My Snow White is Not a British Shorthair
by Finn Frode
We have two cats. Milly is a purebred Norwegian Forest Cat with pedigree papers to prove that her parents were purebred too. Snehvide (Danish for Snow White) is a shelter cat of unknown origin.
She does not however, look like a typical Danish moggie, who generally look more like European Shorthair - a breed created mainly from Swedish moggies.
But Snow White's head is much too wide for that - actually most tomcats around here would envy her...
So what breed is my Snow White? Looking at the various breeds, the closest is probably British Shorthair - both her cobby build, dense coat and balanced character fits the breed description. Except for the eye colour she is actually spot on.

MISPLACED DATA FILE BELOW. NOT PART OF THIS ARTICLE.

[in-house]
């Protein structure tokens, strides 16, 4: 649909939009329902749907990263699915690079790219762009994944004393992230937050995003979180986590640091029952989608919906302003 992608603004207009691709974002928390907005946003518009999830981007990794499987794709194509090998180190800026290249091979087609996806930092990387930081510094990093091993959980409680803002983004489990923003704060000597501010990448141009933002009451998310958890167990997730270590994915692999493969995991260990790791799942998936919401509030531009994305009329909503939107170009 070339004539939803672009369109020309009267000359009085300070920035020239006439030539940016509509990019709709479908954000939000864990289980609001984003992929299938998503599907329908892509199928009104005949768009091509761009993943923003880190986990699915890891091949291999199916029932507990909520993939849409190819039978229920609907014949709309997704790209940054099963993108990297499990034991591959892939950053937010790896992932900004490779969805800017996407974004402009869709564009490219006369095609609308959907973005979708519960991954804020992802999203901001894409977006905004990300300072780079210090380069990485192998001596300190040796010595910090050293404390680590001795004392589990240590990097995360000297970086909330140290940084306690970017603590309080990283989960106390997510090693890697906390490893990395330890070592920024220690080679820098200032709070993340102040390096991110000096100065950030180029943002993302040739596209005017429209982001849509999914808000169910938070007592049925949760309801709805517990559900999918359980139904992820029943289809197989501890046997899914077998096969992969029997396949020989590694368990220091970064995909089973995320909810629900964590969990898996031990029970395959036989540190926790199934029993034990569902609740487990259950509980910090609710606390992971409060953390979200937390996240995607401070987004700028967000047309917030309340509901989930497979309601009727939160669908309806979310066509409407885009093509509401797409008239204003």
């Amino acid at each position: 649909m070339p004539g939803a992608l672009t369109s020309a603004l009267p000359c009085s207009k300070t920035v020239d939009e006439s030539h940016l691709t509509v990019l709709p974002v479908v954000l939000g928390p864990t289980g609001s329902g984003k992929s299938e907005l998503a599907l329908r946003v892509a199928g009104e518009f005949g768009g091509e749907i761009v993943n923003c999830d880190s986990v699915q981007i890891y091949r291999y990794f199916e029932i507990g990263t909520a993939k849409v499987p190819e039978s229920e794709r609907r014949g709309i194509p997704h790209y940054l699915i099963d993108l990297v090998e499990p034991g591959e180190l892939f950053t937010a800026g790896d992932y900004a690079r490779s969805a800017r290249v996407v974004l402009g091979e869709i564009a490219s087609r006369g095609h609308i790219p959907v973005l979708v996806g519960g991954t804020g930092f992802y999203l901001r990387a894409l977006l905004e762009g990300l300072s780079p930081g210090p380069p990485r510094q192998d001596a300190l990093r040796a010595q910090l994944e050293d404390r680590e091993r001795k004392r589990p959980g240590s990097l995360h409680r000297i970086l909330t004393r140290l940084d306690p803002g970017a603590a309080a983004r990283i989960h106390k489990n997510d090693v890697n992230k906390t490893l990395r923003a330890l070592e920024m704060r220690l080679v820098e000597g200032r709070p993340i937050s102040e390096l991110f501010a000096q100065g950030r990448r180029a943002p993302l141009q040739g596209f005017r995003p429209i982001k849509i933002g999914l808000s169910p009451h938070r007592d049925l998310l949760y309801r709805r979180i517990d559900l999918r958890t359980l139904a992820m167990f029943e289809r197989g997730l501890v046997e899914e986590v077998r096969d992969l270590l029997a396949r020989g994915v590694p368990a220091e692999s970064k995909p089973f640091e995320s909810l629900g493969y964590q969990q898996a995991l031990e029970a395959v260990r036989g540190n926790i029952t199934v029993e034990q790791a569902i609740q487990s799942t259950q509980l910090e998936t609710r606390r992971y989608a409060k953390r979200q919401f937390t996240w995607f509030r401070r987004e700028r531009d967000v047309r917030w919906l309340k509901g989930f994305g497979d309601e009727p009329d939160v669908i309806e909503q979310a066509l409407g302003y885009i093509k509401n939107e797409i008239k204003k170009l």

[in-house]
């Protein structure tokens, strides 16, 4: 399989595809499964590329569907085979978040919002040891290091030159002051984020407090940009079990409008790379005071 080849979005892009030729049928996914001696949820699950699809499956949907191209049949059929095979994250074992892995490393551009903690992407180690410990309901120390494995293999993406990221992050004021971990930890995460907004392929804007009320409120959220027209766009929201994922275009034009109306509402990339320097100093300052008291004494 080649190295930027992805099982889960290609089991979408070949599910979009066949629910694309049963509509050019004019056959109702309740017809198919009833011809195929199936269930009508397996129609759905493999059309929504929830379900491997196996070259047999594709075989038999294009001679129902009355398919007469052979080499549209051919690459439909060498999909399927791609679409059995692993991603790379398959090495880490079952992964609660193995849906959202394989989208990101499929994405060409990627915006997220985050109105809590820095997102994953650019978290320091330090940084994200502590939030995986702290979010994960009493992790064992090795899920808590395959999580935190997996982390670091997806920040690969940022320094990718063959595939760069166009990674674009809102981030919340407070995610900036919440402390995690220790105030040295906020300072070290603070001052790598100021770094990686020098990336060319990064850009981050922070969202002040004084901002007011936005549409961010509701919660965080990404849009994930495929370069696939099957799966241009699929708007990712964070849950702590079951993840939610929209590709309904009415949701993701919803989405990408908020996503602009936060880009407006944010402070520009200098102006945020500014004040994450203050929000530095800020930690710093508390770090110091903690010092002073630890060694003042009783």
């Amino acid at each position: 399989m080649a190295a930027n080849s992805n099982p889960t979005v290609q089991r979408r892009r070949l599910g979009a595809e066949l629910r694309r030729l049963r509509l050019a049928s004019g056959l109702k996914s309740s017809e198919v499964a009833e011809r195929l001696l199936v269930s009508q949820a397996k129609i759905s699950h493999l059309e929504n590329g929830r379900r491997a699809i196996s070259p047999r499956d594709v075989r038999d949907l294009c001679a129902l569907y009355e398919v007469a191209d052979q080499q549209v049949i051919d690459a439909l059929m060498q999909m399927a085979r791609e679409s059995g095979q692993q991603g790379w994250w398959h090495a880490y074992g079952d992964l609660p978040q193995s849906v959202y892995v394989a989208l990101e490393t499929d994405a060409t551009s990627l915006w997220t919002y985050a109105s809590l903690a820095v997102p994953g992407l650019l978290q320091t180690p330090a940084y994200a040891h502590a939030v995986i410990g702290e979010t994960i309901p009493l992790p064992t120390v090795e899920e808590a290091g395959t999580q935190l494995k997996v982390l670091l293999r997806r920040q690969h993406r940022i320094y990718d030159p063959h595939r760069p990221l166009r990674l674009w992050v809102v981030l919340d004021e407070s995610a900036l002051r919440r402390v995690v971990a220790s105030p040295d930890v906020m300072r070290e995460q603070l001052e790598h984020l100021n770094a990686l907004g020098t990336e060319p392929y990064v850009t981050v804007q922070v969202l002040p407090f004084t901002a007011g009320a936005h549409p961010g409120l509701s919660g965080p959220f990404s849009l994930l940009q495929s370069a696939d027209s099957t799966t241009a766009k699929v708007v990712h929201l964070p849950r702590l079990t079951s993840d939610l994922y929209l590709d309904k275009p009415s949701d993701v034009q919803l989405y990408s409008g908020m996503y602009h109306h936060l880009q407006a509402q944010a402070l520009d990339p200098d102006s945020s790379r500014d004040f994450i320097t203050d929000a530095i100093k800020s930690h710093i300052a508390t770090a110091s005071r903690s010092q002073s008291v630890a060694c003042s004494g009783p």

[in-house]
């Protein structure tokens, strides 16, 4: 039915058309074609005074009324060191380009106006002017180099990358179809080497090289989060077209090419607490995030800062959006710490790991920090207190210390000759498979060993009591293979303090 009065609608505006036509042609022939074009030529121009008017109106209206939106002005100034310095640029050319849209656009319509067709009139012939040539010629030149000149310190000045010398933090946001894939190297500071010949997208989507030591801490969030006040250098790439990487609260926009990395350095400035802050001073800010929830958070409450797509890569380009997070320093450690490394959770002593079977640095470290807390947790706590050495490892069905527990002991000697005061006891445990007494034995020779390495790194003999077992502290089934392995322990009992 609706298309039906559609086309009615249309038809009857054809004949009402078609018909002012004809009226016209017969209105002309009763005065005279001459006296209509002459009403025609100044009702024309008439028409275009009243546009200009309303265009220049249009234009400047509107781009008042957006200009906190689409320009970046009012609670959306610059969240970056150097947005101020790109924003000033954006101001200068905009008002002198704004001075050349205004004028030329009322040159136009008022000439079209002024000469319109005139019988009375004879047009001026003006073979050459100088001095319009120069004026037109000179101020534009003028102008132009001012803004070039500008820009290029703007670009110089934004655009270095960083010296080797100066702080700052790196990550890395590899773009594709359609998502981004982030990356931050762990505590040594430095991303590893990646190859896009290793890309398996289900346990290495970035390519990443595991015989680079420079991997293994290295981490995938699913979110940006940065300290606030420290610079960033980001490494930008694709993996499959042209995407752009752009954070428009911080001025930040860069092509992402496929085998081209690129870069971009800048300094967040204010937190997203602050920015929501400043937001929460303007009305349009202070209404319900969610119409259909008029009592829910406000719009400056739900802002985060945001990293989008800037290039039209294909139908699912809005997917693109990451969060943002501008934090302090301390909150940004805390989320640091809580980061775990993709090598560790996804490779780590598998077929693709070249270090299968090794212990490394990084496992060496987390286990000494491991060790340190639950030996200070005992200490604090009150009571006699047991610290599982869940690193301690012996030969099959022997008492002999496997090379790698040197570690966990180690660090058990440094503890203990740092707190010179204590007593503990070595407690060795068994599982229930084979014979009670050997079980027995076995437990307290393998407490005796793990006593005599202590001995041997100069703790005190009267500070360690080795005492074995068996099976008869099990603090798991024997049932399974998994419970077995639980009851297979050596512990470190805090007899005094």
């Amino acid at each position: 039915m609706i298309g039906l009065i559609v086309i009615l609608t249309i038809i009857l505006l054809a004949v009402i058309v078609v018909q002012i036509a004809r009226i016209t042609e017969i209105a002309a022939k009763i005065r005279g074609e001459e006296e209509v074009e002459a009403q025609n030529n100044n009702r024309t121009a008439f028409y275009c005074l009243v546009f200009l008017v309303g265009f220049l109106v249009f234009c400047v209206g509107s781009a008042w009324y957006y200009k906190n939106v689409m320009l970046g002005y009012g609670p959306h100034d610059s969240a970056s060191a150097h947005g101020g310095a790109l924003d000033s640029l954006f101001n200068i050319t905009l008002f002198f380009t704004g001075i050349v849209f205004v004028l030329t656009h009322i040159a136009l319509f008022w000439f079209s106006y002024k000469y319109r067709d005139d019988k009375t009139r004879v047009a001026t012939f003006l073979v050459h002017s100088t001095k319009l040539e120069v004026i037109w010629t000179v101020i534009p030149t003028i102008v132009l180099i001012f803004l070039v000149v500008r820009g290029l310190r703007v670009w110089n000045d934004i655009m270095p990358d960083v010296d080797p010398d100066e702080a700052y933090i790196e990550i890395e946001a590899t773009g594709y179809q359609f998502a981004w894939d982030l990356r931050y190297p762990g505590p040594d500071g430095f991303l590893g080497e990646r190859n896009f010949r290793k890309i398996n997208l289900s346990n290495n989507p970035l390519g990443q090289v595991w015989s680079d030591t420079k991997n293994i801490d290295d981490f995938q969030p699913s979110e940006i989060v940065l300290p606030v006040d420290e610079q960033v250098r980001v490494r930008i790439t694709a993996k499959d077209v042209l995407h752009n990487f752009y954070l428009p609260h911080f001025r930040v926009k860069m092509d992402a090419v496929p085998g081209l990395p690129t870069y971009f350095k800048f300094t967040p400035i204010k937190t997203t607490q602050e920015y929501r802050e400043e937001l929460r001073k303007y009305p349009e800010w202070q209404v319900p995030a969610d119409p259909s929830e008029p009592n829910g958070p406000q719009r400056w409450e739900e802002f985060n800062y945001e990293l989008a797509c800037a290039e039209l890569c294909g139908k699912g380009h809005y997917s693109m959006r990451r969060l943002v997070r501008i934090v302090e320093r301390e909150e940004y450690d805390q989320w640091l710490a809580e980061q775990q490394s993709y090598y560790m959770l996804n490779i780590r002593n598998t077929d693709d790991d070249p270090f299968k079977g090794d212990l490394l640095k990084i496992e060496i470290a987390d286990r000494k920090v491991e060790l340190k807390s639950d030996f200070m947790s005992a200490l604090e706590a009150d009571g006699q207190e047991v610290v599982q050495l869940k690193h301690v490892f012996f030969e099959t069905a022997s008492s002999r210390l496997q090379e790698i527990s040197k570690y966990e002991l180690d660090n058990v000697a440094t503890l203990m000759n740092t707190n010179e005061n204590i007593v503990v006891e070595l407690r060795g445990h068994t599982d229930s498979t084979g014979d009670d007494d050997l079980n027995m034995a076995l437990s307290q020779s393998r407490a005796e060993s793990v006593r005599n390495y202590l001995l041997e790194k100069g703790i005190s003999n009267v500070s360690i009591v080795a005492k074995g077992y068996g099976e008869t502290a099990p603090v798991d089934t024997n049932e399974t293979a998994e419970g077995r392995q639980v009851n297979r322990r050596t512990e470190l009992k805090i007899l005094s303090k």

It seems probable that there is some British Shorthair in her genes. Maybe her mother or father or maybe a grandparent or just a great-grandparent. But does the fact that she has the characteristics of a British Shorthair make her one of that breed?
No, I found her at a shelter with no papers and only cats that have pedigree papers can claim to be members of a specific breed. This definition is not a snobbish put-down on mixed breed cats - it's more like a copyright or a guarantee.
Cat breeders have put a lot of effort (and money) into refining the various breeds and they don't want these efforts spoiled by uncontrolled breeding. If you pay for a Tiffany cat, you expect it to have Tiffany offspring - and not a litter with some kittens looking Siamese.
So per definition Snow White is a mixed breed - and I have no problem with that. Actually I would be the snob if I insisted on her being a particular breed without knowing the facts. She is not a British Shorthair and don't think she cares about that either. She's my chubby moggie and I love her for that - and she knows. 🙂